UPDATED Checklist: Follow These Steps to Securely Transition Employees to Work from Home
The technical infrastructure that’s set up within the formal boundaries of your organization is tangible, reachable, and typically more trustworthy. What’s more, it is the support system that protects your organization’s most critical and sensitive information assets. That’s why most CISOs can get uneasy when it comes to remote access, and understandably so. Remote access, by design and definition, should raise questions and concerns regarding cybersecurity.
Follow these steps and you'll go a long way in minimizing the cybersecurity risk of your remote access infrastructure.
- A remote access policy should serve as the foundation of your remote access infrastructure and acceptable use of it. Ensure that you have one in place that clearly delineates and emphasizes the protection of your information, intellectual property, and equipment.
- Start from the ground-up. Review your network diagram and data flows. Identify the remote access entry points. Segment the networks that can be accessed remotely in order to limit your risk by design. Remember, the resources that are made accessible should be the minimum required for users to perform their jobs. If additional access is needed at a later stage, use a formal change management process to identify, review, authorize, and grant such access.
- Ensure that all laptops have automatic updates enabled. Disable all unnecessary services and functions such as webcams and ports which are against your security policies. All laptops should have password-protected screensavers that kick in after two minutes of inactivity. Ensure that laptops have remote data backup mechanisms in place. Ensure that you provide your employees with organization-assigned laptops that will be used for remote access. That way you can uniformly and centrally institute the same levels of security across all machines. Remember to do the following:
- Ensure that all laptops have a reputable anti-virus software and firewall installed.
- Use hardware-level encryption.
- Consider employing two-factor authentication as it significantly reduces your risk.
- Install privacy screens on all laptops.
Guidelines for Employees
- Provide concise and actionable guidelines to your employees regarding working from home. Ensure that they know and implement the basics.
- A wired network connection is preferable over a wireless one.
- If they must use WiFi, they need to take basic security precautions related to the router. Changing the factory default credentials and ensuring that they use, at least, WPA2 encryption with a strong passphrase is a good starting point.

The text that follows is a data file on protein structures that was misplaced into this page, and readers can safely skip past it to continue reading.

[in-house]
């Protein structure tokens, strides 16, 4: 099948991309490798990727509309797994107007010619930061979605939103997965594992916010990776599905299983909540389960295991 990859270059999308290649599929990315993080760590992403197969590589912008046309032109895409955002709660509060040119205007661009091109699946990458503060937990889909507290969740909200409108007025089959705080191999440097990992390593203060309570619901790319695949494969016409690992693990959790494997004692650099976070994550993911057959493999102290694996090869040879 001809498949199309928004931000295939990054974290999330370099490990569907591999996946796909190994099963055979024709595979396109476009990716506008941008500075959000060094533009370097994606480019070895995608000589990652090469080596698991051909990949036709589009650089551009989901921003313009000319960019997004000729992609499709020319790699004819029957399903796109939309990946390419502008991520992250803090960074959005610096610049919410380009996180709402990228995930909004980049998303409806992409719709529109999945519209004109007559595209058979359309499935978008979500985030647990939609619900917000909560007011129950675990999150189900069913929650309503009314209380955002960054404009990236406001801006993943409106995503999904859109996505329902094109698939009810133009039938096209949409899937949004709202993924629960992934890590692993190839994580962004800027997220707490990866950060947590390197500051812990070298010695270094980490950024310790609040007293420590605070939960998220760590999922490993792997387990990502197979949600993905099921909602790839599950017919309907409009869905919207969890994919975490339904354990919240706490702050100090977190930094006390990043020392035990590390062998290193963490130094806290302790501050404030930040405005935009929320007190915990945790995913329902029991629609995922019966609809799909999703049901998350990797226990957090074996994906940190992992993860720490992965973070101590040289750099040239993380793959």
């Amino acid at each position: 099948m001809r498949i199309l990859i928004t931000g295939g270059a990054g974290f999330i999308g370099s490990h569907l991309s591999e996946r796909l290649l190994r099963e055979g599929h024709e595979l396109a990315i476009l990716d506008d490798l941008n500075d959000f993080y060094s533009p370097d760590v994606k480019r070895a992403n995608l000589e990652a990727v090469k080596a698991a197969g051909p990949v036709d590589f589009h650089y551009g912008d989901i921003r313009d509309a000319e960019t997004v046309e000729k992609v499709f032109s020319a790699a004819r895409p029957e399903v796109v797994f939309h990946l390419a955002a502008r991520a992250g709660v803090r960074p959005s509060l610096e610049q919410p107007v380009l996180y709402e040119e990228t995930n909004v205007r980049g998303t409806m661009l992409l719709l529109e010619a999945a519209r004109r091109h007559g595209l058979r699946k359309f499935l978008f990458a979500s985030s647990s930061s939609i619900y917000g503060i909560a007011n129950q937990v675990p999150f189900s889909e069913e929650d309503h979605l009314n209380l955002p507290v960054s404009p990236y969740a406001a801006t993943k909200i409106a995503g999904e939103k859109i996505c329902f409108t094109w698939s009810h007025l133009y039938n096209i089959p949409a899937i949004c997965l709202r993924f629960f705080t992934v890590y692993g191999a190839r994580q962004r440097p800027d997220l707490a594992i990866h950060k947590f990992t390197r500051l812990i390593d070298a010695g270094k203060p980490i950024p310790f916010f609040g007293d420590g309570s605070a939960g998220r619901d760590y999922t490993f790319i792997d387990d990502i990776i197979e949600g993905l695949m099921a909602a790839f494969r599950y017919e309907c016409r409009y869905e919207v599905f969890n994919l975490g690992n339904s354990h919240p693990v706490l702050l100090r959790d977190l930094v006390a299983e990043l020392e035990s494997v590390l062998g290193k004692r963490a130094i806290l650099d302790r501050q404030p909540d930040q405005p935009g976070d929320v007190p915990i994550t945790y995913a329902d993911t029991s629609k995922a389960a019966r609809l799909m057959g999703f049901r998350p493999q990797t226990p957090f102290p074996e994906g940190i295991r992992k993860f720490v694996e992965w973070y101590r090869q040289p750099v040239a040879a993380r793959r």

- They shouldn't connect to any other WiFi network but, instead, use their mobile phones as hotspots in case of emergencies. Ensure that employees know they shouldn’t connect to public WiFi networks, such as the ones at coffee shops or public libraries, or even WiFi networks of their neighbors.
- Discourage the use of wireless printers at home. If they do have such printers, the security precautions that apply to WiFi routers would need to be applied to these printers as well.
- A clean desk is just as important when working from home.
- When walking away from the computer, they need to lock the screen just like they would if they were at work.
- If they have young children at home, they need to be extra careful to keep work devices out of their reach at all times.
- They should use organization-assigned USB storage devices at all times.
- Ensuring the physical security of work-assigned equipment and assets is critical as well. Be sure that employees lock away machines/devices safely and don’t forget them in their cars or other places.
- It’s best that employees do not access social media from work devices. Ensure that organization-assigned devices already block such mediums. The Human Resources department should also provide guidelines to employees on what is acceptable versus not acceptable to post on social media in relation to the organization, even if it is from their personal devices/accounts.
- Here are some basics that employees need to keep in mind to protect themselves from attacks such as Phishing:
- When you see a link, don’t rush to click it. Instead, mouse-over it and you’ll see a tool-tip that shows you where the link is really taking you.
- Do not open attachments or click on links in emails that purport to provide helpful information related to the Coronavirus. Refer to official and reputable sources such as the Centers for Disease Control and Prevention (CDC).
- If you suspect that you’ve clicked a malicious link, opened a malicious attachment, or that your machines is infected, report it to the IT Security department immediately.
Secure and Control Access
- From a remote access standpoint, only allow and use secure protocols such as SSH, HTTPS, SCP, and so on. Ensure that insecure ones like FTP, Telnet, HTTP, TFTP, and so on are completely disabled.